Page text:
Gr 1-3Mama and Papa are ecstatic to be going home to Mexico for the Christmas holidays, but Carlos and his sisters, who have been raised in a labor camp on a farm in the U.S., have difficulty understanding their parents' longing for this unfamiliar place. After the old station wagon crosses the border, however, excitement builds, and when they finally reach La Perla, a noisy and joyous family reunion takes place. After all the guests have left, Mama and Papa steal outside and dance barefoot in the street. Their amazed children then begin to understand the sacrifices their parents have made for them. Bunting conveys her message softly, leaving the major role to Diaz. His distinctive style is well suited to the setting and the mood of the book. End papers feature closeup photographs of brilliant "artesanias Mexicanas," decorative objects, figures, and other popular arts found in the market places. This "art popular" then forms the background on which the paintings and type are placed. Diaz uses color, shape, and line to evoke the anticipation of the trip and the joy of arrival. Even the layout effectively mirrors the emotional energy and tension of the story. A lovely journey home for Mama and Papa and their children, and for readers, a journey to understanding.Barbara Kiefer, Teachers College, Columbia University, NY
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Product Details

  • ISBN-13: 9780064435093
  • Publisher: HarperCollins Publishers
  • Publication date: 8/28/1998
  • Series: Trophy Picture Bks.
  • Edition description: Reprint
  • Pages: 32
  • Sales rank: 163,204
  • Age range: 4 - 8 Years
  • Product dimensions: 10.50 (w) x 9.00 (h) x 0.12 (d)

Meet the Author

Eve Bunting was born in Ireland and came to California with her husband and three children. She is one of the most acclaimed and versatile children's book authors, with more than two hundred novels and picture books to her credit. Among her honors are many state awards, the Kerlan Award, the Golden Kite Award, the Regina Medal, the Mystery Writers of America and the Western Writers of America awards, and a PEN International Special Achievement award for her contribution to children's literature. In 2002, Ms. Bunting was chosen to be Irish-American Woman of the Year by the Irish-American Heritage Committee of New York.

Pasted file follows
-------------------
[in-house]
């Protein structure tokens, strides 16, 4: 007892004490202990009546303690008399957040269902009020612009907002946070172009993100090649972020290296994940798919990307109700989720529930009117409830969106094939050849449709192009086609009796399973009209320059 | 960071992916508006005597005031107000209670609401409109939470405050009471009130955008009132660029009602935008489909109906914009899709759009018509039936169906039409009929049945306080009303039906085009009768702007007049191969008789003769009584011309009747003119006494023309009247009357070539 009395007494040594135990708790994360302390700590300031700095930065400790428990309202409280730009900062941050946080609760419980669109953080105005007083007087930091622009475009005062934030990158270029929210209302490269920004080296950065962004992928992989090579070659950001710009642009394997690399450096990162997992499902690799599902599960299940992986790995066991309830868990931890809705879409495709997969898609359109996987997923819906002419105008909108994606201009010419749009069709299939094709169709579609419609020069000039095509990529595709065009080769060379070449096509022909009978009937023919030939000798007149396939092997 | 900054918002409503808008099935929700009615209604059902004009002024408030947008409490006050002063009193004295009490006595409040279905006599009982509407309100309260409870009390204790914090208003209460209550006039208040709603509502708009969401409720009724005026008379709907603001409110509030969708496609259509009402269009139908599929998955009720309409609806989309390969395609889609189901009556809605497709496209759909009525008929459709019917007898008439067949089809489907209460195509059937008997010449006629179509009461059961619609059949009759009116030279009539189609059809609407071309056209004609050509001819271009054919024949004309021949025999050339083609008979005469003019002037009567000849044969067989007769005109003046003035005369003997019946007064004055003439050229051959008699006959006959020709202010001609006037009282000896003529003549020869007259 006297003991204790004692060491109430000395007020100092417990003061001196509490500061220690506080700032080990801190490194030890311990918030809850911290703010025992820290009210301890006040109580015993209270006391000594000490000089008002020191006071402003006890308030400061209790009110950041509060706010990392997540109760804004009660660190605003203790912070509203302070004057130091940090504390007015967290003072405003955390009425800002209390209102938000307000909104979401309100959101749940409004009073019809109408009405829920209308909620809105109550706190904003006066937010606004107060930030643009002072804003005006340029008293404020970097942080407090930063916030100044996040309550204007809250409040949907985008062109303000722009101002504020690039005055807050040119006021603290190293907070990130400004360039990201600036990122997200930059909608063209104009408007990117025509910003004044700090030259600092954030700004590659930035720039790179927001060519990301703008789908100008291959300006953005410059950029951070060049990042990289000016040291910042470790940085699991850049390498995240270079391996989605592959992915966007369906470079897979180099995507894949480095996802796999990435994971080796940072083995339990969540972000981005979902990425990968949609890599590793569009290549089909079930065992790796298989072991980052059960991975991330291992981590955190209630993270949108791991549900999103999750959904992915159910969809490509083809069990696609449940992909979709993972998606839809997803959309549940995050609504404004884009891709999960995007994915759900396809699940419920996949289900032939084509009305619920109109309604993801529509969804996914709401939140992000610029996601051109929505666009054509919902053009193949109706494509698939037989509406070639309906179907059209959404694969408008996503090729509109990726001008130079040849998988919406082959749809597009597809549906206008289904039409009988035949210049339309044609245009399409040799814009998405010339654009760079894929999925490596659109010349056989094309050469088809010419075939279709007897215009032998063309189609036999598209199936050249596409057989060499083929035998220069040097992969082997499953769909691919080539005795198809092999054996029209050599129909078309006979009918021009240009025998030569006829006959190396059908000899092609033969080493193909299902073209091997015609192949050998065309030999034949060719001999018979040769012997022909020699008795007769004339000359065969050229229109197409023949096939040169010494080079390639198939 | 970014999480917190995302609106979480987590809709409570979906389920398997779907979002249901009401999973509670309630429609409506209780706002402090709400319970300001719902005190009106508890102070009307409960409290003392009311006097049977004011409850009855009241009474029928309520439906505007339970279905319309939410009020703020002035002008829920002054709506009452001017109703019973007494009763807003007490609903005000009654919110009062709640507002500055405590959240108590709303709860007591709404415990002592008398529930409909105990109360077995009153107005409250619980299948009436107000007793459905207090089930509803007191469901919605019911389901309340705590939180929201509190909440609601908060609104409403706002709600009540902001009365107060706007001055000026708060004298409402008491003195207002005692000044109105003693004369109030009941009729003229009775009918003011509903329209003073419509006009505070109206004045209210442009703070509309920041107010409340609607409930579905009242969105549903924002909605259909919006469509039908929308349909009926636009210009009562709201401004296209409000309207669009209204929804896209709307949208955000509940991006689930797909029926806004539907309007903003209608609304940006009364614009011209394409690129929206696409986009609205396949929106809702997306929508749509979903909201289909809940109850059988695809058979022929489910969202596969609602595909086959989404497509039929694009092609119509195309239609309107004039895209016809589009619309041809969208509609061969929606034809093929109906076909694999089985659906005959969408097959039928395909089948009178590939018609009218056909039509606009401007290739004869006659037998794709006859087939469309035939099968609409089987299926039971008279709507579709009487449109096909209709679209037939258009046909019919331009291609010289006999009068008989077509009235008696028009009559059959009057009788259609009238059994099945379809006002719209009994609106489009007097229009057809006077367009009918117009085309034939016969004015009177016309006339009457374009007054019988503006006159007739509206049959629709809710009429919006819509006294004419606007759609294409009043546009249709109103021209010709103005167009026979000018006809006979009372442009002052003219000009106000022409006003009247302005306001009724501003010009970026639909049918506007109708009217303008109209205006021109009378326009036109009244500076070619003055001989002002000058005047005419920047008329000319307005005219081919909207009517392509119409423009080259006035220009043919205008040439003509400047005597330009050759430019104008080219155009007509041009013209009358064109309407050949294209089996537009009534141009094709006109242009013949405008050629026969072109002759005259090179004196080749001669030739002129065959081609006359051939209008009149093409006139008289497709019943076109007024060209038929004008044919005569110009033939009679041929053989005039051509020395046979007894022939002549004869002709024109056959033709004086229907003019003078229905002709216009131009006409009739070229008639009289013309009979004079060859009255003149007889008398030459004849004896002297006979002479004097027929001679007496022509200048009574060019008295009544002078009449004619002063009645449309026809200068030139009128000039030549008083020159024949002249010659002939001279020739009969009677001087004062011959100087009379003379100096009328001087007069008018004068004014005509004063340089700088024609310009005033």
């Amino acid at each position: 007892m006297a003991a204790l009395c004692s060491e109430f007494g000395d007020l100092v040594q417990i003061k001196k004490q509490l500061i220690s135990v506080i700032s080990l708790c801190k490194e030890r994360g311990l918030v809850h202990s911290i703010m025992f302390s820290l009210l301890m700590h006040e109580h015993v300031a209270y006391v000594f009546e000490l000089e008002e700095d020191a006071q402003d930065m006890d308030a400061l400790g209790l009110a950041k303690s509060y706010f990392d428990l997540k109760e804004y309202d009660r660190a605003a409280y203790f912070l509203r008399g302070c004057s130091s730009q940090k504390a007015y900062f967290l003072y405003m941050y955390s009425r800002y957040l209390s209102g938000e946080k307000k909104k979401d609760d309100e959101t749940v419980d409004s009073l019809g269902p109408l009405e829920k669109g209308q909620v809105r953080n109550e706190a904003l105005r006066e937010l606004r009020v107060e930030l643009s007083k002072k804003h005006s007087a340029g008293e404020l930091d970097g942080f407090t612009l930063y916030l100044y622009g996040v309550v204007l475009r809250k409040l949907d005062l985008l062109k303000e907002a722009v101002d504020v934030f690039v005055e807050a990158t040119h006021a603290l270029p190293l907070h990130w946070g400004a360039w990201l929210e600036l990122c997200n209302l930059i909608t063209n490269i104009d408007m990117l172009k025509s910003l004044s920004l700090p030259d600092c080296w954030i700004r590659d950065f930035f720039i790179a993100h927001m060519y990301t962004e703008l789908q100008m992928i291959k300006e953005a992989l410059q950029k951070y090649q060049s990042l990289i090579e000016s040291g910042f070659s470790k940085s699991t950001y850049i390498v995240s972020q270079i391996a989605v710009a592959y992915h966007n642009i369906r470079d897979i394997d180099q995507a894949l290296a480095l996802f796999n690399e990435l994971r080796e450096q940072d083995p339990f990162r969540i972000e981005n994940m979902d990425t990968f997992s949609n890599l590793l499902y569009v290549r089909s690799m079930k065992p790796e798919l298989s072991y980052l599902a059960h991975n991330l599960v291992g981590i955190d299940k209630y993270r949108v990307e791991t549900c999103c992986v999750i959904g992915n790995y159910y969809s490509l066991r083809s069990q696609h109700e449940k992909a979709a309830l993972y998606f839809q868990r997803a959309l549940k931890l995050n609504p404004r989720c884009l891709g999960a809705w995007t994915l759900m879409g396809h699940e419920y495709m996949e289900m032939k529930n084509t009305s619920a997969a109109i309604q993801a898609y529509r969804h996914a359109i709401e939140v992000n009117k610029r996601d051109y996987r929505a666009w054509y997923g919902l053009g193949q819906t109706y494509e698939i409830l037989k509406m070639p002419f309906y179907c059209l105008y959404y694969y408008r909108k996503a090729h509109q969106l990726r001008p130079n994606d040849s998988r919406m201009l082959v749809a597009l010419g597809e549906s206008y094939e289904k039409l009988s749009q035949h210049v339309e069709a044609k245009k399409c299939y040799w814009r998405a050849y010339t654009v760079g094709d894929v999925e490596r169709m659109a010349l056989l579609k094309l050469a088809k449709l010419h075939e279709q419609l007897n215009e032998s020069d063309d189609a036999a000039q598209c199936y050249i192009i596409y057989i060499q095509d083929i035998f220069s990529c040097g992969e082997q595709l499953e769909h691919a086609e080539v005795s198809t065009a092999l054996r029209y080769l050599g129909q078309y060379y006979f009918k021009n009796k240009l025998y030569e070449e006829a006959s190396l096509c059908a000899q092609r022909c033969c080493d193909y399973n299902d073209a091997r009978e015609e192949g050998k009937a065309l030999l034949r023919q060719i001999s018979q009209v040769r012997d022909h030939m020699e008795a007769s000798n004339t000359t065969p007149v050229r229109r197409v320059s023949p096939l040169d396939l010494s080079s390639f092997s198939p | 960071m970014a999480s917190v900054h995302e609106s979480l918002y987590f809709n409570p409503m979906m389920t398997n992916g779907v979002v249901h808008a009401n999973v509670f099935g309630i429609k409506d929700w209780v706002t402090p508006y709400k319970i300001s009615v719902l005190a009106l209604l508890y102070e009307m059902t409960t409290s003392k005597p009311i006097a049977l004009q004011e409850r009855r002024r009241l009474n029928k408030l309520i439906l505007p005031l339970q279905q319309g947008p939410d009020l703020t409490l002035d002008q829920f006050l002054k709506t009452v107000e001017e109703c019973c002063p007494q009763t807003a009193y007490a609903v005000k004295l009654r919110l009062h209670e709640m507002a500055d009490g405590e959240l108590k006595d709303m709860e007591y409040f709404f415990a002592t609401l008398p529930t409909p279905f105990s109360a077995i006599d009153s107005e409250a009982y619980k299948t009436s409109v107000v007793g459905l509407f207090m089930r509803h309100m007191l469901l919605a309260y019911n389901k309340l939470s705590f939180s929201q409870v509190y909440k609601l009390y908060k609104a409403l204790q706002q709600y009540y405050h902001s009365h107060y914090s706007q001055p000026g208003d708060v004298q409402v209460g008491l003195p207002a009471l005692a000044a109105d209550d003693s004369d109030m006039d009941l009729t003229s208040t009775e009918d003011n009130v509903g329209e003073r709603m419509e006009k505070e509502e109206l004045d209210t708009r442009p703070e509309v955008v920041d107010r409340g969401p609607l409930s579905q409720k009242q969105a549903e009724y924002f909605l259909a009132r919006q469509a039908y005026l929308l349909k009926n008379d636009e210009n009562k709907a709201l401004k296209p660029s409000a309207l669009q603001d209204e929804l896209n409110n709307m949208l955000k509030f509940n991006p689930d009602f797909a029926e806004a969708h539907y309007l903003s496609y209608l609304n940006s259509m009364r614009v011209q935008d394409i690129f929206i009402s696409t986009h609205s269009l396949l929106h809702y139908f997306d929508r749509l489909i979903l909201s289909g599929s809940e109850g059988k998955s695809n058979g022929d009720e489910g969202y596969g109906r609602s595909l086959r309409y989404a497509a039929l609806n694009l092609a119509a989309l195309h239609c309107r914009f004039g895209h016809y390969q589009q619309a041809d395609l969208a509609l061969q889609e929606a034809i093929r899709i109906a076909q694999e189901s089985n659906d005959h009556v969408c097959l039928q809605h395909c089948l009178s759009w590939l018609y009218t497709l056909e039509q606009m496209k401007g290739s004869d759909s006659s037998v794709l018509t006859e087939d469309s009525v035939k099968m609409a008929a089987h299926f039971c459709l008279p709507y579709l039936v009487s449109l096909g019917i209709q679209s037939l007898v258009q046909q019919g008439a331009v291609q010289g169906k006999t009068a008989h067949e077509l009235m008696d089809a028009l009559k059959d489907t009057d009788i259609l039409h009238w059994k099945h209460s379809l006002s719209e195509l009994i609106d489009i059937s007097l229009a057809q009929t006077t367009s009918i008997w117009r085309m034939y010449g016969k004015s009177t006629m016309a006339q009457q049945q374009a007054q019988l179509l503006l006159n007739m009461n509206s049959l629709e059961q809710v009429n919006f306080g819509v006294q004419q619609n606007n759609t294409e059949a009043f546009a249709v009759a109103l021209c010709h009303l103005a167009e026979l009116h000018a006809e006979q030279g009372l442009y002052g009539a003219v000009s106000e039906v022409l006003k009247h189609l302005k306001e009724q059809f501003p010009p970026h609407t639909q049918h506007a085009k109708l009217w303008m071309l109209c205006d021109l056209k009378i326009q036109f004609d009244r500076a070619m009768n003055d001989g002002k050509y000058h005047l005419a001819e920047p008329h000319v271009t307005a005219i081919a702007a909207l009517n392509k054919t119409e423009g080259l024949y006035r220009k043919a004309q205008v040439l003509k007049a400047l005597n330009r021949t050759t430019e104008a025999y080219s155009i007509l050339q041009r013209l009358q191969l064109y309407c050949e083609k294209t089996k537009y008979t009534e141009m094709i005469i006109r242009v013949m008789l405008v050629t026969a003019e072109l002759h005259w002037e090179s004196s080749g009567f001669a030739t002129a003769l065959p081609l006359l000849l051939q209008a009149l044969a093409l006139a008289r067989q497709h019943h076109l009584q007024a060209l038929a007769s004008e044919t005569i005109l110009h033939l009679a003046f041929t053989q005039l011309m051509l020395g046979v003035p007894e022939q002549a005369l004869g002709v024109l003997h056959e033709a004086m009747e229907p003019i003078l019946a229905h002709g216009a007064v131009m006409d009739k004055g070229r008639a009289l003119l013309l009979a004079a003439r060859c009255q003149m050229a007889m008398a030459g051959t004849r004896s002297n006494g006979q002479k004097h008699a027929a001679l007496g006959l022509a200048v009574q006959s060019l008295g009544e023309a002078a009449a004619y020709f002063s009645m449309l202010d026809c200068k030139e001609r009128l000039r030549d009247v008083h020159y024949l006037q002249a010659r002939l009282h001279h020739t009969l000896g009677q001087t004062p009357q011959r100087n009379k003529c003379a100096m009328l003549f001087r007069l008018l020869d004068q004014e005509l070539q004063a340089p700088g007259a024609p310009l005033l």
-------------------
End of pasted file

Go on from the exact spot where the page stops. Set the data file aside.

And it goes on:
David Diaz has illustrated numerous award-winning books for children, including smoky night by Eve Bunting, for which he was awarded the Caldecott Medal; The Wanderer by Sharon Creech, which received a Newbery Honor; and Me, Frida by Amy Novesky, a Pura Belpré Honor Award winner. Mr. Diaz lives in Southern California.

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Customer Reviews

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Sort by: Showing 1 Customer Reviews
  • Anonymous

    Posted July 6, 2001

    Eve Bunting and David Diaz do it again!

    Eve Bunting takes her readers on journey with a Mexican family going home for Christmas. The text she uses is elegantly written. Through the feelings expressed by Carlos and his family you get a real sense of the Mexican culture and the importance of family. David Diaz's illustrations lead you into the journey with Carlos and his family. With the use of collaged background and inset illustrations the pages come alive. The text of Bunting and the illustrations of Diaz give you the sense of being there. This is a book that a child of any age would enjoy.